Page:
Prescription Drugged Driving

Can drugged driving on benzodiazepines or opioids be safe? Benzodiazepines and opioids are two classes of drugs heavily used recreationally and prescribed. The effects of both substances are varied but both are extremely addictive, leading to many people having physical dependencies on them. Benzodiazepines are too varied and understudied to have a conclusive law regarding their use driving, but it is apparent that many dangers exist. This has led to tens of thousands of deaths through lack of knowledge and their abuse. Opioids also carry danger, but these dangers typically are not seen in stable users who are opioid dependent and do not abuse prescriptions. Rather, opioid-dependent patients are in more harm by driving without the necessary amount of their prescription to be titrated. Driving laws differ between nations and states. The DVLA, or Driver and Vehicle Licensing Association of the UK, has a policy which leads to many driving deaths of patients using benzodiazepines and abuses of opioid user’s rights. The US has no national restrictions on driving under the influence of drugs and most states have very ambiguous policies. Australia has a much more guided and sensible policy, likely due to much further research into the effects of drugged driving. Ultimately, it is the author’s opinion that most rules regarding prescription drugs should be altered due to lack of correspondence with scientific data. Many drugs are under treated and there is a great threat of people driving under the influence of dangerous pharmaceuticals due to lack of knowledge. Restrictions on driving under the influence of a prescribed opioid should be made less strict as they put unnecessary restrictions on people, wrongfully removing the right for thousands of people to drive for a very excessive amount of time. This is especially the case for methadone users, both under rehabilitation for previous drug use or for general pain relief. Changes in regulations might also help remove the taboos of prescription opioids, especially methadone, as used only by ex-drug abusers. A more sensible policy regarding drugged driving could help addicts choose to get treated, aid in recovery, inform the public of dangers, and drastically increase safety on the road.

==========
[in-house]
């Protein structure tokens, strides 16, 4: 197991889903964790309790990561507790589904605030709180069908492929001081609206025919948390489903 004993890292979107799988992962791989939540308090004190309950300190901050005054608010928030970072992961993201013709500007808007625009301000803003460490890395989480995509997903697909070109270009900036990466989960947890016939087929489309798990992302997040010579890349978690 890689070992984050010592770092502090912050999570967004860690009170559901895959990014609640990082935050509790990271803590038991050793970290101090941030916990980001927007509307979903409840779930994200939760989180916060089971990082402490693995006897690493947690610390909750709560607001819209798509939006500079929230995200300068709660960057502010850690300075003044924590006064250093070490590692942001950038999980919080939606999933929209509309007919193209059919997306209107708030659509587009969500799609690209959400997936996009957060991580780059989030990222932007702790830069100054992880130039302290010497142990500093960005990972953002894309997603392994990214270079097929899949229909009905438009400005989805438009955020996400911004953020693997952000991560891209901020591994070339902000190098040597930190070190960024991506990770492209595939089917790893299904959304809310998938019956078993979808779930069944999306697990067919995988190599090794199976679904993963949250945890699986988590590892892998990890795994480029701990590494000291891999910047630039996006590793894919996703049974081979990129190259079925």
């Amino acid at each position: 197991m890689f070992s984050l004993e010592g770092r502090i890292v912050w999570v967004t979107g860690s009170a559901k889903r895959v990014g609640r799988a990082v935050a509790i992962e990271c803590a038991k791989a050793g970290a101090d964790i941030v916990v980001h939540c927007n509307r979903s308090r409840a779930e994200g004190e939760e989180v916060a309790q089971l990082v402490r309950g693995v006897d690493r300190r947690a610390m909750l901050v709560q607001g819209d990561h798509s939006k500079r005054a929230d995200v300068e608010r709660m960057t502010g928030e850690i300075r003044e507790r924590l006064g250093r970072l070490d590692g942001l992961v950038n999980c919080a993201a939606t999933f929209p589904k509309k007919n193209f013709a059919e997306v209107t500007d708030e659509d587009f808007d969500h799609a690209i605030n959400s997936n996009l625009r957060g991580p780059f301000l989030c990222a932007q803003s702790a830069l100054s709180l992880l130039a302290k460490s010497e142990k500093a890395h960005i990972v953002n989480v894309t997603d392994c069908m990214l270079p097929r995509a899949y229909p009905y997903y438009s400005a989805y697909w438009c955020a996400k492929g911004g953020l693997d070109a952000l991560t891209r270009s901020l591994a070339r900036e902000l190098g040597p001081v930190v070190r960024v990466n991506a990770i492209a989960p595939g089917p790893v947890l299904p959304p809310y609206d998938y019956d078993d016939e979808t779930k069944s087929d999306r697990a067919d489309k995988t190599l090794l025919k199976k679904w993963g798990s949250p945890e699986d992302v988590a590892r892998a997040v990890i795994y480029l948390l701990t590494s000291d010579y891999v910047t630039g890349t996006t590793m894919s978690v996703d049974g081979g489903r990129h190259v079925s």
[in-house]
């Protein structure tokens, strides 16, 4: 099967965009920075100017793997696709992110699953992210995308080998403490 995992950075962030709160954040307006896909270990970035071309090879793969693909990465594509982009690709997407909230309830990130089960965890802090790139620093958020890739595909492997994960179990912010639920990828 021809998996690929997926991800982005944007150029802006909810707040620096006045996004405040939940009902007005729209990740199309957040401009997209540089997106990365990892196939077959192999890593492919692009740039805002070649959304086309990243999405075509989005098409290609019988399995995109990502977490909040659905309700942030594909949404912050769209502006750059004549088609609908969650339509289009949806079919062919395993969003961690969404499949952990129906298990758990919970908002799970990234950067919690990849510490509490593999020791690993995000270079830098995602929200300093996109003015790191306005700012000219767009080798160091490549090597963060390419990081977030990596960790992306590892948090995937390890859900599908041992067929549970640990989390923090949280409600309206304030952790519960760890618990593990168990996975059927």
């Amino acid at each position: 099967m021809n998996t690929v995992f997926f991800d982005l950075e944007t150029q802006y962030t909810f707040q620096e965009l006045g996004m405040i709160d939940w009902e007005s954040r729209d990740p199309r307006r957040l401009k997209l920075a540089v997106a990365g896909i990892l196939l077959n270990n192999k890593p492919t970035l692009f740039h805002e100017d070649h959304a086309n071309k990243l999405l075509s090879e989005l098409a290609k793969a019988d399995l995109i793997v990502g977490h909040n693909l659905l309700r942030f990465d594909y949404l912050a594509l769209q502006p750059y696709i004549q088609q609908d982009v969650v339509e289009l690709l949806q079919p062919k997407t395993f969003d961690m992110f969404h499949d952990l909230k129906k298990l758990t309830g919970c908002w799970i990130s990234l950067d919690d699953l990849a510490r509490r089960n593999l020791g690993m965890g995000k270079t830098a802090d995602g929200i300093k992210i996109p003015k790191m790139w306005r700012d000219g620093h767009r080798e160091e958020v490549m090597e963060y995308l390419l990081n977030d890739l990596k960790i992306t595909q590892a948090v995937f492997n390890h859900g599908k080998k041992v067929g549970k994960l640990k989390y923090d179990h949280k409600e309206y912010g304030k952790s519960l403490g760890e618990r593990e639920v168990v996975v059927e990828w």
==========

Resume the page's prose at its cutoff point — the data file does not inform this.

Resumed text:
A lack of clear cut laws and regulations regarding Class A drugs, used legally, has made many recovering addicts go through unnecessary troubles in their attempt to be drug free. Typically methadone and buprenorphine users are required to tell their licensing agency of their use. Limitations and bans on driving under the influence of narcotics have led to many recovering addicts becoming immobile, even when completely functional. Reacquiring a license may be equally problematic, with waits of 3 years in the UK and completely forbidding license renewal in opioid users in certain states in the US. These restrictions are excessive and need to be changed. While driving under the influence of an illegal substance is nearly always dangerous, there is a concern that recovering addicts who are dependent on a substance, often fully functioning members of society with complete mental clarity, are being alienated and unfairly treated. Even more concerning is the lack of knowledge about the effects of prescribed drugs and user’s knowledge about current guidelines.


Public Information: